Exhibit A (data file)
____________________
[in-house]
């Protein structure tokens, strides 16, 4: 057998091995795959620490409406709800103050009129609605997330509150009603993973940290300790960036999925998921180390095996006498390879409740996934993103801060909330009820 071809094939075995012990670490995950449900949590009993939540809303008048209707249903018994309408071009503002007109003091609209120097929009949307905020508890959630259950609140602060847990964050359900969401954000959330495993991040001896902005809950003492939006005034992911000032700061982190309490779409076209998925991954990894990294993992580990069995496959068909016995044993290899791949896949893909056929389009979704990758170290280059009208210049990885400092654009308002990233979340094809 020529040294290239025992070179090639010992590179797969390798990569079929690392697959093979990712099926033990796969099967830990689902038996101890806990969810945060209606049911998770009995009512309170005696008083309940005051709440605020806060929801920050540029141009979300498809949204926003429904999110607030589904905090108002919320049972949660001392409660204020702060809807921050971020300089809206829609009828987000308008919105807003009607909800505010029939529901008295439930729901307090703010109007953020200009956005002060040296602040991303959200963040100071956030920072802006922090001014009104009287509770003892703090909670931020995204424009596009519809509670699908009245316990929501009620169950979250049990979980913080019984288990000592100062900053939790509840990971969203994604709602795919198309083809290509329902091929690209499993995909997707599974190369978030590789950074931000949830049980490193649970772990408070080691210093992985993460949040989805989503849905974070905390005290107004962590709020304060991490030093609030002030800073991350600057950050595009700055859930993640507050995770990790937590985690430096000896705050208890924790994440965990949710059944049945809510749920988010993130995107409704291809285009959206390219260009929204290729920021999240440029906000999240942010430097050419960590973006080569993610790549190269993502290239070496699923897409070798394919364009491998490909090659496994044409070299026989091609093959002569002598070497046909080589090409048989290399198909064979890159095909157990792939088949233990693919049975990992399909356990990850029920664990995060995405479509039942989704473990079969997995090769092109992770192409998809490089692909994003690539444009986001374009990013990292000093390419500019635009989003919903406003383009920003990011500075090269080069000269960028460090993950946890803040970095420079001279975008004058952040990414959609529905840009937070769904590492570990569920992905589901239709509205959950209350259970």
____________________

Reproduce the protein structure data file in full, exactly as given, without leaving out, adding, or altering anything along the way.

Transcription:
[in-house]
């Protein structure tokens, strides 16, 4: 057998091995795959620490409406709800103050009129609605997330509150009603993973940290300790960036999925998921180390095996006498390879409740996934993103801060909330009820 071809094939075995012990670490995950449900949590009993939540809303008048209707249903018994309408071009503002007109003091609209120097929009949307905020508890959630259950609140602060847990964050359900969401954000959330495993991040001896902005809950003492939006005034992911000032700061982190309490779409076209998925991954990894990294993992580990069995496959068909016995044993290899791949896949893909056929389009979704990758170290280059009208210049990885400092654009308002990233979340094809 020529040294290239025992070179090639010992590179797969390798990569079929690392697959093979990712099926033990796969099967830990689902038996101890806990969810945060209606049911998770009995009512309170005696008083309940005051709440605020806060929801920050540029141009979300498809949204926003429904999110607030589904905090108002919320049972949660001392409660204020702060809807921050971020300089809206829609009828987000308008919105807003009607909800505010029939529901008295439930729901307090703010109007953020200009956005002060040296602040991303959200963040100071956030920072802006922090001014009104009287509770003892703090909670931020995204424009596009519809509670699908009245316990929501009620169950979250049990979980913080019984288990000592100062900053939790509840990971969203994604709602795919198309083809290509329902091929690209499993995909997707599974190369978030590789950074931000949830049980490193649970772990408070080691210093992985993460949040989805989503849905974070905390005290107004962590709020304060991490030093609030002030800073991350600057950050595009700055859930993640507050995770990790937590985690430096000896705050208890924790994440965990949710059944049945809510749920988010993130995107409704291809285009959206390219260009929204290729920021999240440029906000999240942010430097050419960590973006080569993610790549190269993502290239070496699923897409070798394919364009491998490909090659496994044409070299026989091609093959002569002598070497046909080589090409048989290399198909064979890159095909157990792939088949233990693919049975990992399909356990990850029920664990995060995405479509039942989704473990079969997995090769092109992770192409998809490089692909994003690539444009986001374009990013990292000093390419500019635009989003919903406003383009920003990011500075090269080069000269960028460090993950946890803040970095420079001279975008004058952040990414959609529905840009937070769904590492570990569920992905589901239709509205959950209350259970």